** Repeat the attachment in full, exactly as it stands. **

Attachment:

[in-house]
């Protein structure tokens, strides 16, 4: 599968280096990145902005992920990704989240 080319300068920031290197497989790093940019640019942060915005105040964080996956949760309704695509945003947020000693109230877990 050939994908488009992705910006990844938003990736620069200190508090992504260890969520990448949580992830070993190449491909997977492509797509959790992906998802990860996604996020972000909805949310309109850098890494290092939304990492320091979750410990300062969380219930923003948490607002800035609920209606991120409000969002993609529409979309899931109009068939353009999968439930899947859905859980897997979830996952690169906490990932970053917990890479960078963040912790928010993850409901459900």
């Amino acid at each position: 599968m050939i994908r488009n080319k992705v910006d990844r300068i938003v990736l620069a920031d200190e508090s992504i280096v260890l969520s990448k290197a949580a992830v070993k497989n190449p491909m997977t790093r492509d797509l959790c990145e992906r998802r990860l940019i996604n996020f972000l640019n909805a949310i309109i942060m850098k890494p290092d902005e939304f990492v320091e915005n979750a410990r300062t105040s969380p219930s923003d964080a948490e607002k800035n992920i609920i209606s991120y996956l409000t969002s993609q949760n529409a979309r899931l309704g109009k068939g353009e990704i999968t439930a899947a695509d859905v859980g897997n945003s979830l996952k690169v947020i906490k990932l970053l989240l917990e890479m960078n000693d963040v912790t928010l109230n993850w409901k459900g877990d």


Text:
[in-house]
């Protein structure tokens, strides 16, 4: 599968280096990145902005992920990704989240 080319300068920031290197497989790093940019640019942060915005105040964080996956949760309704695509945003947020000693109230877990 050939994908488009992705910006990844938003990736620069200190508090992504260890969520990448949580992830070993190449491909997977492509797509959790992906998802990860996604996020972000909805949310309109850098890494290092939304990492320091979750410990300062969380219930923003948490607002800035609920209606991120409000969002993609529409979309899931109009068939353009999968439930899947859905859980897997979830996952690169906490990932970053917990890479960078963040912790928010993850409901459900």
């Amino acid at each position: 599968m050939i994908r488009n080319k992705v910006d990844r300068i938003v990736l620069a920031d200190e508090s992504i280096v260890l969520s990448k290197a949580a992830v070993k497989n190449p491909m997977t790093r492509d797509l959790c990145e992906r998802r990860l940019i996604n996020f972000l640019n909805a949310i309109i942060m850098k890494p290092d902005e939304f990492v320091e915005n979750a410990r300062t105040s969380p219930s923003d964080a948490e607002k800035n992920i609920i209606s991120y996956l409000t969002s993609q949760n529409a979309r899931l309704g109009k068939g353009e990704i999968t439930a899947a695509d859905v859980g897997n945003s979830l996952k690169v947020i906490k990932l970053l989240l917990e890479m960078n000693d963040v912790t928010l109230n993850w409901k459900g877990d």